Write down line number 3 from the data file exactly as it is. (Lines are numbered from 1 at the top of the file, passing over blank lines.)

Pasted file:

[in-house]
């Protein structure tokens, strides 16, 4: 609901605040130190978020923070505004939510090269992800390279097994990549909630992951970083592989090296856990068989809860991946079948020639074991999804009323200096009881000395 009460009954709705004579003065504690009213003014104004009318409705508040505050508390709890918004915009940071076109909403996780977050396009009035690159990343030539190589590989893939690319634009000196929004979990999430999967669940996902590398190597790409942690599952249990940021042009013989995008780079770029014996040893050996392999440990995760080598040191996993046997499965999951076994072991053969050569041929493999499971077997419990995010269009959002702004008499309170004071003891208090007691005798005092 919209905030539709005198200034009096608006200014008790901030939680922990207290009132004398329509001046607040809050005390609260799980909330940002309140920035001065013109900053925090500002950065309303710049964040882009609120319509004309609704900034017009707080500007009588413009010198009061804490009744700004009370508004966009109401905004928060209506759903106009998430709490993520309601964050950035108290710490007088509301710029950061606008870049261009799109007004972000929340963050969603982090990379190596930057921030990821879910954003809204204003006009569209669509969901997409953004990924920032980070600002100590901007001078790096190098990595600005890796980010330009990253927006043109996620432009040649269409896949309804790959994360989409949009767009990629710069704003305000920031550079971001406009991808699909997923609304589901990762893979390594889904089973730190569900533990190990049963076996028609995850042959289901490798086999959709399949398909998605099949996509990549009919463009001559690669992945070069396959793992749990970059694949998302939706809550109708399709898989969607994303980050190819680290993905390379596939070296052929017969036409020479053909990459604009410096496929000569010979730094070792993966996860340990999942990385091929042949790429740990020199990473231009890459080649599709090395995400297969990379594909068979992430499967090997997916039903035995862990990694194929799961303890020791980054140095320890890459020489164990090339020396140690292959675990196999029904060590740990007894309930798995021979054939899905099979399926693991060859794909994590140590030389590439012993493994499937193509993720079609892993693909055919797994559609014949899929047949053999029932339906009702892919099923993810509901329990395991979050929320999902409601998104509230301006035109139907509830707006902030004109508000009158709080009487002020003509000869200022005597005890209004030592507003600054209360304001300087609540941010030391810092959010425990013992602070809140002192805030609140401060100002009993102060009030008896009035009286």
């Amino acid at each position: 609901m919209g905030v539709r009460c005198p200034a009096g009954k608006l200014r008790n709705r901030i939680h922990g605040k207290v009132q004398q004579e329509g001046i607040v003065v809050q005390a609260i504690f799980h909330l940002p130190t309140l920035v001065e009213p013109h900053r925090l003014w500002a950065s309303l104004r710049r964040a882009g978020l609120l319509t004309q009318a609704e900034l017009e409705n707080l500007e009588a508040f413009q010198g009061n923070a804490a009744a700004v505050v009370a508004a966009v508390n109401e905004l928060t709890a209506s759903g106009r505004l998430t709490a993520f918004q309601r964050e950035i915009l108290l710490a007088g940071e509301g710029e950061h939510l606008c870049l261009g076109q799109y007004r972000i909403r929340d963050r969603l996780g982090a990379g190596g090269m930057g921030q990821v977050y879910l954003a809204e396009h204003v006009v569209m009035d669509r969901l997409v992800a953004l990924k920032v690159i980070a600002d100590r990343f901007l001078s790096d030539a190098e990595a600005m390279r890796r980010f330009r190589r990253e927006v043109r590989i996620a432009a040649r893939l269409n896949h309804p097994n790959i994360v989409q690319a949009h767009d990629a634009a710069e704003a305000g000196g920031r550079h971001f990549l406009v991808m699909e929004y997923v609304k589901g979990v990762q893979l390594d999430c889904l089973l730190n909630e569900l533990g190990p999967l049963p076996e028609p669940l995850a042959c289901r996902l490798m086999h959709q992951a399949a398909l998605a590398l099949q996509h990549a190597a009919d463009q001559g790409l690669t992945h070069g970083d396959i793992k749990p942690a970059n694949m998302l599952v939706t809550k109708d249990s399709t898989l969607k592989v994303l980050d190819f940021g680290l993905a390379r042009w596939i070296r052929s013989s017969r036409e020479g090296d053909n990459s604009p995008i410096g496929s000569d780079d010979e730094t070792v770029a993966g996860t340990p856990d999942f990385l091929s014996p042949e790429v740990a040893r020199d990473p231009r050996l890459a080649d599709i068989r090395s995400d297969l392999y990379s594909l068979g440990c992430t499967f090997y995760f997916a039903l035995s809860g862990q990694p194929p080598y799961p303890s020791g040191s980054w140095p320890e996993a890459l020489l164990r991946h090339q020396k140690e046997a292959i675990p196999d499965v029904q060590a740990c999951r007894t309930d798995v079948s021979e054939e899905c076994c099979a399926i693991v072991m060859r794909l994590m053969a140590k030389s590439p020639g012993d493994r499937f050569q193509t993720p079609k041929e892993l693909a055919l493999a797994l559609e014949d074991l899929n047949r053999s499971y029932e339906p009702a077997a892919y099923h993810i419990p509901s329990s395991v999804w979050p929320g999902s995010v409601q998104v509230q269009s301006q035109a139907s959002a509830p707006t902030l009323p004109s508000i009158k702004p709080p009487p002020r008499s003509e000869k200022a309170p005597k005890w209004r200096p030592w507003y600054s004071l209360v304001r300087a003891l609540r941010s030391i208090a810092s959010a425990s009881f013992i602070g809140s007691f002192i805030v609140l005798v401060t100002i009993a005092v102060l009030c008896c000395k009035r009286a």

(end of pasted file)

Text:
């Amino acid at each position: 609901m919209g905030v539709r009460c005198p200034a009096g009954k608006l200014r008790n709705r901030i939680h922990g605040k207290v009132q004398q004579e329509g001046i607040v003065v809050q005390a609260i504690f799980h909330l940002p130190t309140l920035v001065e009213p013109h900053r925090l003014w500002a950065s309303l104004r710049r964040a882009g978020l609120l319509t004309q009318a609704e900034l017009e409705n707080l500007e009588a508040f413009q010198g009061n923070a804490a009744a700004v505050v009370a508004a966009v508390n109401e905004l928060t709890a209506s759903g106009r505004l998430t709490a993520f918004q309601r964050e950035i915009l108290l710490a007088g940071e509301g710029e950061h939510l606008c870049l261009g076109q799109y007004r972000i909403r929340d963050r969603l996780g982090a990379g190596g090269m930057g921030q990821v977050y879910l954003a809204e396009h204003v006009v569209m009035d669509r969901l997409v992800a953004l990924k920032v690159i980070a600002d100590r990343f901007l001078s790096d030539a190098e990595a600005m390279r890796r980010f330009r190589r990253e927006v043109r590989i996620a432009a040649r893939l269409n896949h309804p097994n790959i994360v989409q690319a949009h767009d990629a634009a710069e704003a305000g000196g920031r550079h971001f990549l406009v991808m699909e929004y997923v609304k589901g979990v990762q893979l390594d999430c889904l089973l730190n909630e569900l533990g190990p999967l049963p076996e028609p669940l995850a042959c289901r996902l490798m086999h959709q992951a399949a398909l998605a590398l099949q996509h990549a190597a009919d463009q001559g790409l690669t992945h070069g970083d396959i793992k749990p942690a970059n694949m998302l599952v939706t809550k109708d249990s399709t898989l969607k592989v994303l980050d190819f940021g680290l993905a390379r042009w596939i070296r052929s013989s017969r036409e020479g090296d053909n990459s604009p995008i410096g496929s000569d780079d010979e730094t070792v770029a993966g996860t340990p856990d999942f990385l091929s014996p042949e790429v740990a040893r020199d990473p231009r050996l890459a080649d599709i068989r090395s995400d297969l392999y990379s594909l068979g440990c992430t499967f090997y995760f997916a039903l035995s809860g862990q990694p194929p080598y799961p303890s020791g040191s980054w140095p320890e996993a890459l020489l164990r991946h090339q020396k140690e046997a292959i675990p196999d499965v029904q060590a740990c999951r007894t309930d798995v079948s021979e054939e899905c076994c099979a399926i693991v072991m060859r794909l994590m053969a140590k030389s590439p020639g012993d493994r499937f050569q193509t993720p079609k041929e892993l693909a055919l493999a797994l559609e014949d074991l899929n047949r053999s499971y029932e339906p009702a077997a892919y099923h993810i419990p509901s329990s395991v999804w979050p929320g999902s995010v409601q998104v509230q269009s301006q035109a139907s959002a509830p707006t902030l009323p004109s508000i009158k702004p709080p009487p002020r008499s003509e000869k200022a309170p005597k005890w209004r200096p030592w507003y600054s004071l209360v304001r300087a003891l609540r941010s030391i208090a810092s959010a425990s009881f013992i602070g809140s007691f002192i805030v609140l005798v401060t100002i009993a005092v102060l009030c008896c000395k009035r009286a």